Anyways, Todd never let up on him. Lunchtime in the cafeteria was always real bad. Walter never ate the school lunch. He brung a lunch from home in a banged-up black lunchbox that looked like it was a hundred years old. Always the same lunch. A sandwich – usually baloney or peanut butter, sometimes with honey or some kinda jelly – a handful of potato chips and a couple of cookies or a piece of fruit. Never enough. Maybe that’s why he was so scrawny. Todd liked to cruise by and shove his dirty knuckles in the sandwich or crush the chips, maybe steal the cookies. Walter’d just grunt and eat the smashed sandwich or crunched chips and never say nothin’ back.

Gym was worse. Todd and his gang’d do their best to knock Walter down when we had units on basketball or softball. Todd was too big to get assigned to wrestle him, but one of Todd’s buddies, Harmon Dawkins, got that job, and he roughed up Walter something fierce. The gym teacher, Mr. Gilbert, didn’t pay much mind till Harmon durn near knocked Walter out. Even then all he did was tell Walter not to be a wimp.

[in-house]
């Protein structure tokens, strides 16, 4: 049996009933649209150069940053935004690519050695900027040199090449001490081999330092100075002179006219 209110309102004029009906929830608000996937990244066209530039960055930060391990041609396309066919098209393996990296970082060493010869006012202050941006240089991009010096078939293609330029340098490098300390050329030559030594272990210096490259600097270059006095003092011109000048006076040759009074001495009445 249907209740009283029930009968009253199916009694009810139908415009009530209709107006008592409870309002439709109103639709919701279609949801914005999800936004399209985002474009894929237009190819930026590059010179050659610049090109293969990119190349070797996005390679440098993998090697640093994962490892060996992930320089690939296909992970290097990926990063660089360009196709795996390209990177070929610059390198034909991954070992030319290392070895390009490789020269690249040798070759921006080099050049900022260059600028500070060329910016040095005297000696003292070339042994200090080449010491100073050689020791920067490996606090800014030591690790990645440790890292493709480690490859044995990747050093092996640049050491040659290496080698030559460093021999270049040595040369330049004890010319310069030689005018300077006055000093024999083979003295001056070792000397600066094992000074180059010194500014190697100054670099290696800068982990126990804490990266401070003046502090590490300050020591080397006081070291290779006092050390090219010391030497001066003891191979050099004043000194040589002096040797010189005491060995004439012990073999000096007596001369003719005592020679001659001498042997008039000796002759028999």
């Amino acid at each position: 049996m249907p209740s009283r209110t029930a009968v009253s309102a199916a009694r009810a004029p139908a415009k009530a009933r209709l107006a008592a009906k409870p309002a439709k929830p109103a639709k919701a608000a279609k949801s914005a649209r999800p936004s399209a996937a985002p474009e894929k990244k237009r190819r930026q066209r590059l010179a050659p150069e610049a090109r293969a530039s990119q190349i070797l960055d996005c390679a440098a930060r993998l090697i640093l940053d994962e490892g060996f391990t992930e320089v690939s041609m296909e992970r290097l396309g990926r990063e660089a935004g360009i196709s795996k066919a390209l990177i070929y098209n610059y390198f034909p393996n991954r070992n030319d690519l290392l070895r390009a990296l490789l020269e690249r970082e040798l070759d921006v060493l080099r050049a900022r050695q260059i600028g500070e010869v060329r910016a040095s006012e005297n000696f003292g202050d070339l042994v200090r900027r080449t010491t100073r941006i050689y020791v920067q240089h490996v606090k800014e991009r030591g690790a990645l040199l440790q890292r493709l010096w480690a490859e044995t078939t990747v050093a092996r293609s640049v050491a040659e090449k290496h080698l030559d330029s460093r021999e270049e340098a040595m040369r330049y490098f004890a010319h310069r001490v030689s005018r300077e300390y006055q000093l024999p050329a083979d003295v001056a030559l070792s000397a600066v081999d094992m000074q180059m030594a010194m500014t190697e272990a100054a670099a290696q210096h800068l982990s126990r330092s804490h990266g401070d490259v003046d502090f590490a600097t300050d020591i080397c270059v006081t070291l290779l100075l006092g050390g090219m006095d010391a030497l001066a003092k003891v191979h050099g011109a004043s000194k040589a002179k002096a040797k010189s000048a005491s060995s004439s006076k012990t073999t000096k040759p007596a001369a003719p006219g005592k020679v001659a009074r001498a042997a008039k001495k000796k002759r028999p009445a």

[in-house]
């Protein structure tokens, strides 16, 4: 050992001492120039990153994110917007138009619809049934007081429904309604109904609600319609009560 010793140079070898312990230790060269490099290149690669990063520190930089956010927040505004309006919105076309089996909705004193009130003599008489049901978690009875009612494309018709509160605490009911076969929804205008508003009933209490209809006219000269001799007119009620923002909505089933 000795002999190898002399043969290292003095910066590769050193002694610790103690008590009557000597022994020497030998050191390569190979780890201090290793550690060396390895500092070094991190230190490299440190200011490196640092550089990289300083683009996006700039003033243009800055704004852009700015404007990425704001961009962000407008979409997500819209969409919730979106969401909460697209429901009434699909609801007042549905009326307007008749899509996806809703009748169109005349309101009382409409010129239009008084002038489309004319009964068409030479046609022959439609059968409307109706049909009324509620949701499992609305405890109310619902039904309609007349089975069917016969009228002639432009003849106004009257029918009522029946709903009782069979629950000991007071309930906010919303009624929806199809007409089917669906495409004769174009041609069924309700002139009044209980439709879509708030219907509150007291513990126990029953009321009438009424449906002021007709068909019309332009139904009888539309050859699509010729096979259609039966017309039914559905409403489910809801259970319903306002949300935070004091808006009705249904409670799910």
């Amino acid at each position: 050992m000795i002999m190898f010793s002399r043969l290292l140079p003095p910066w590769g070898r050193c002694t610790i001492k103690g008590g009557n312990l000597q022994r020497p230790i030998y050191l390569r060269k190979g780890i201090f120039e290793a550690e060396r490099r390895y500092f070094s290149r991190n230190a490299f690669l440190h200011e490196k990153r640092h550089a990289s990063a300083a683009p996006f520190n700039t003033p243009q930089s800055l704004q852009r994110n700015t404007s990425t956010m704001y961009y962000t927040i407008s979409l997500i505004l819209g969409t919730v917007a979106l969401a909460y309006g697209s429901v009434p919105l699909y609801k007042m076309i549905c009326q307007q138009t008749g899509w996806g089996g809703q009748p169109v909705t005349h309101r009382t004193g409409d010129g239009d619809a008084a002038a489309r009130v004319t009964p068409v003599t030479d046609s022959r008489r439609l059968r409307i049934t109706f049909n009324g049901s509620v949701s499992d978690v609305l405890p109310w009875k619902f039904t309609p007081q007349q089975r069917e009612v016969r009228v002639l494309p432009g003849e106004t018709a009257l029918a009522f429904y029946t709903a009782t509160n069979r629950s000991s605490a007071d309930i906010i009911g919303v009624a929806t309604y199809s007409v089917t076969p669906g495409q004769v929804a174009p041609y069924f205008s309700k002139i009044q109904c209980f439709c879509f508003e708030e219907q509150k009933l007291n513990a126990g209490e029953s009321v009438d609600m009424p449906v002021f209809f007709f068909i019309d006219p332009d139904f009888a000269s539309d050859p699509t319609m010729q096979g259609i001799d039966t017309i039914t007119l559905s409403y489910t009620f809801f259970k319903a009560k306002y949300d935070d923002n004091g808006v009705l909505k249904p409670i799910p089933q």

But all Walter seemed to think about the whole danged time was Halloween. He was like a dog with a juicy ol’ bone. He started going in on Halloween about the danged middle of August. I ain’t never seen nobody half as excited about Halloween as Walter Calhoun that year. No matter how many times I told him we was too old for trick-or-treatin’, he insisted we was goin’.